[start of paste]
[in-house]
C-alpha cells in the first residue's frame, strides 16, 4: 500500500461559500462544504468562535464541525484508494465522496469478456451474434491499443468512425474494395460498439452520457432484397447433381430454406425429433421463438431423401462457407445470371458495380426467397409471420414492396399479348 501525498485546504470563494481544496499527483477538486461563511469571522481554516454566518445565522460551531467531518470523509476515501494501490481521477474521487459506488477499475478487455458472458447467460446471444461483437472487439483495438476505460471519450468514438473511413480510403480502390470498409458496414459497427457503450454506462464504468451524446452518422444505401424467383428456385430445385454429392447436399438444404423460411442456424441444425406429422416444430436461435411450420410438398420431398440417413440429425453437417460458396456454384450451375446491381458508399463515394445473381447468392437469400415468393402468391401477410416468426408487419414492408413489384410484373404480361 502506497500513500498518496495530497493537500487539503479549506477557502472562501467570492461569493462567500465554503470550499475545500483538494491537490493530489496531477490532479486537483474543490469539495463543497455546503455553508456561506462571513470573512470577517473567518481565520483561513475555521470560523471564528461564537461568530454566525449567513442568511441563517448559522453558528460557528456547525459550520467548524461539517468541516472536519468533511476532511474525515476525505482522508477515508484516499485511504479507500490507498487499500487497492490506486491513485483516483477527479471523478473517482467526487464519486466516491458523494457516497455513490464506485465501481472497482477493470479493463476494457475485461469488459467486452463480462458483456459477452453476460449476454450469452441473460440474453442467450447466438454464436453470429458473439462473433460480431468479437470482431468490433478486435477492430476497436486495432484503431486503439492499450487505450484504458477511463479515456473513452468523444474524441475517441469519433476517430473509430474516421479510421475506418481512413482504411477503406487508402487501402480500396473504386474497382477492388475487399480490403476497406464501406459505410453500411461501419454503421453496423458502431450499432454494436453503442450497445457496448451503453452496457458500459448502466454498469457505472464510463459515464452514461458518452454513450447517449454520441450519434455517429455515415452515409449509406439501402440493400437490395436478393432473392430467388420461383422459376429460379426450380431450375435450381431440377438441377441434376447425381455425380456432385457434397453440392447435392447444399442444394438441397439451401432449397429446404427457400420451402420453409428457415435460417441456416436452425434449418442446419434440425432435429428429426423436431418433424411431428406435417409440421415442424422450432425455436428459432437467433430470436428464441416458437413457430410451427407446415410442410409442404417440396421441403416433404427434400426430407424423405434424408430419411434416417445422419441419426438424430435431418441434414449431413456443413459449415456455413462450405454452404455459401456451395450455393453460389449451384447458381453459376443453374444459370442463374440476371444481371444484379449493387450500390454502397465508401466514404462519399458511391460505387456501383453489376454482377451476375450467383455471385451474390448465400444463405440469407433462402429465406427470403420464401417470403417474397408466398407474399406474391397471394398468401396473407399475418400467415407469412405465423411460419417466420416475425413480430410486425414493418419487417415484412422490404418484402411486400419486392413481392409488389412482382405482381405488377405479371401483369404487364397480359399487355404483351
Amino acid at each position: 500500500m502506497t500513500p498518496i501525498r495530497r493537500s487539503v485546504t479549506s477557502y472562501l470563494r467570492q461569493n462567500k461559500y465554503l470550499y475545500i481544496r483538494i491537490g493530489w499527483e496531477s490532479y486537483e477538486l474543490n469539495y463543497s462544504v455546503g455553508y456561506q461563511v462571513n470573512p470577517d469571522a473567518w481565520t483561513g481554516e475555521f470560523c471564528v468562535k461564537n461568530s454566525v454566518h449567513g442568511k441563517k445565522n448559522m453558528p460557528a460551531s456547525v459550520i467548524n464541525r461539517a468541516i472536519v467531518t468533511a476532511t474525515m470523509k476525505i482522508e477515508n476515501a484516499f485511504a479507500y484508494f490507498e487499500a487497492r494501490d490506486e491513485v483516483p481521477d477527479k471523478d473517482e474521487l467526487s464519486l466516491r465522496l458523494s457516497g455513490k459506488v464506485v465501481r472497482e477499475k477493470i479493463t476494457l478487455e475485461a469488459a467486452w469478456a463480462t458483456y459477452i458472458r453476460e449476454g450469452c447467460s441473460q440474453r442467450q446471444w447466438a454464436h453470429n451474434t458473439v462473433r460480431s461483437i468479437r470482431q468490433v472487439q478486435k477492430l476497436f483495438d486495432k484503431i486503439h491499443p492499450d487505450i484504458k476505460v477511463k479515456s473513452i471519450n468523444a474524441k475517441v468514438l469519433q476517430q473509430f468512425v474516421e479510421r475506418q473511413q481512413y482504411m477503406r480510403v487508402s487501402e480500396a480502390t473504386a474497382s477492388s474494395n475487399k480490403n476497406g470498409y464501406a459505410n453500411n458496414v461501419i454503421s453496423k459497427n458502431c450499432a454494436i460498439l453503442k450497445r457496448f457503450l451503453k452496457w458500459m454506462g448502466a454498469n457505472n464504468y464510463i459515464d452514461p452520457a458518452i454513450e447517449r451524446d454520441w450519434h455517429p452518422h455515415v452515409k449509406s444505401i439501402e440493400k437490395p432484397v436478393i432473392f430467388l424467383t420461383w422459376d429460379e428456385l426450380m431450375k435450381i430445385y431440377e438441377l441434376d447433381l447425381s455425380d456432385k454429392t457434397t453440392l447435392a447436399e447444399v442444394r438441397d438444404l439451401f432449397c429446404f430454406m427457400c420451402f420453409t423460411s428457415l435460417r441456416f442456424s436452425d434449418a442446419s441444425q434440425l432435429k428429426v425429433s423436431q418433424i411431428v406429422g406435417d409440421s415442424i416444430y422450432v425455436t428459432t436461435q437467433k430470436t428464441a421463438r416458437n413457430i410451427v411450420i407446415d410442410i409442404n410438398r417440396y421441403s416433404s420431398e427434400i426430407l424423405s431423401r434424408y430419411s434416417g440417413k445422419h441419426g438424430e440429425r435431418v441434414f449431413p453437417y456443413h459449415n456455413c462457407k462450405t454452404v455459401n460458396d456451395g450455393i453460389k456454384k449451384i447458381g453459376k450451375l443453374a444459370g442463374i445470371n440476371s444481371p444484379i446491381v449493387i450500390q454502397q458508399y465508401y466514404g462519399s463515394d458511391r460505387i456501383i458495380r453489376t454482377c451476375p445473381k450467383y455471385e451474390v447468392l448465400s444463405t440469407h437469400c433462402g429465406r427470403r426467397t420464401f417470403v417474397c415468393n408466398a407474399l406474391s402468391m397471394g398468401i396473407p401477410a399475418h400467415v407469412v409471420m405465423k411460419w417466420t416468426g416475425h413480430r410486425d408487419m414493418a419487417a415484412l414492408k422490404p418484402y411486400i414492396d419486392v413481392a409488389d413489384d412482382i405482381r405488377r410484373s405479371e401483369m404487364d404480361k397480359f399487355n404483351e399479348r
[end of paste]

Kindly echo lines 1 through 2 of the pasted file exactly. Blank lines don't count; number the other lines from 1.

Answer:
[in-house]
C-alpha cells in the first residue's frame, strides 16, 4: 500500500461559500462544504468562535464541525484508494465522496469478456451474434491499443468512425474494395460498439452520457432484397447433381430454406425429433421463438431423401462457407445470371458495380426467397409471420414492396399479348 501525498485546504470563494481544496499527483477538486461563511469571522481554516454566518445565522460551531467531518470523509476515501494501490481521477474521487459506488477499475478487455458472458447467460446471444461483437472487439483495438476505460471519450468514438473511413480510403480502390470498409458496414459497427457503450454506462464504468451524446452518422444505401424467383428456385430445385454429392447436399438444404423460411442456424441444425406429422416444430436461435411450420410438398420431398440417413440429425453437417460458396456454384450451375446491381458508399463515394445473381447468392437469400415468393402468391401477410416468426408487419414492408413489384410484373404480361 502506497500513500498518496495530497493537500487539503479549506477557502472562501467570492461569493462567500465554503470550499475545500483538494491537490493530489496531477490532479486537483474543490469539495463543497455546503455553508456561506462571513470573512470577517473567518481565520483561513475555521470560523471564528461564537461568530454566525449567513442568511441563517448559522453558528460557528456547525459550520467548524461539517468541516472536519468533511476532511474525515476525505482522508477515508484516499485511504479507500490507498487499500487497492490506486491513485483516483477527479471523478473517482467526487464519486466516491458523494457516497455513490464506485465501481472497482477493470479493463476494457475485461469488459467486452463480462458483456459477452453476460449476454450469452441473460440474453442467450447466438454464436453470429458473439462473433460480431468479437470482431468490433478486435477492430476497436486495432484503431486503439492499450487505450484504458477511463479515456473513452468523444474524441475517441469519433476517430473509430474516421479510421475506418481512413482504411477503406487508402487501402480500396473504386474497382477492388475487399480490403476497406464501406459505410453500411461501419454503421453496423458502431450499432454494436453503442450497445457496448451503453452496457458500459448502466454498469457505472464510463459515464452514461458518452454513450447517449454520441450519434455517429455515415452515409449509406439501402440493400437490395436478393432473392430467388420461383422459376429460379426450380431450375435450381431440377438441377441434376447425381455425380456432385457434397453440392447435392447444399442444394438441397439451401432449397429446404427457400420451402420453409428457415435460417441456416436452425434449418442446419434440425432435429428429426423436431418433424411431428406435417409440421415442424422450432425455436428459432437467433430470436428464441416458437413457430410451427407446415410442410409442404417440396421441403416433404427434400426430407424423405434424408430419411434416417445422419441419426438424430435431418441434414449431413456443413459449415456455413462450405454452404455459401456451395450455393453460389449451384447458381453459376443453374444459370442463374440476371444481371444484379449493387450500390454502397465508401466514404462519399458511391460505387456501383453489376454482377451476375450467383455471385451474390448465400444463405440469407433462402429465406427470403420464401417470403417474397408466398407474399406474391397471394398468401396473407399475418400467415407469412405465423411460419417466420416475425413480430410486425414493418419487417415484412422490404418484402411486400419486392413481392409488389412482382405482381405488377405479371401483369404487364397480359399487355404483351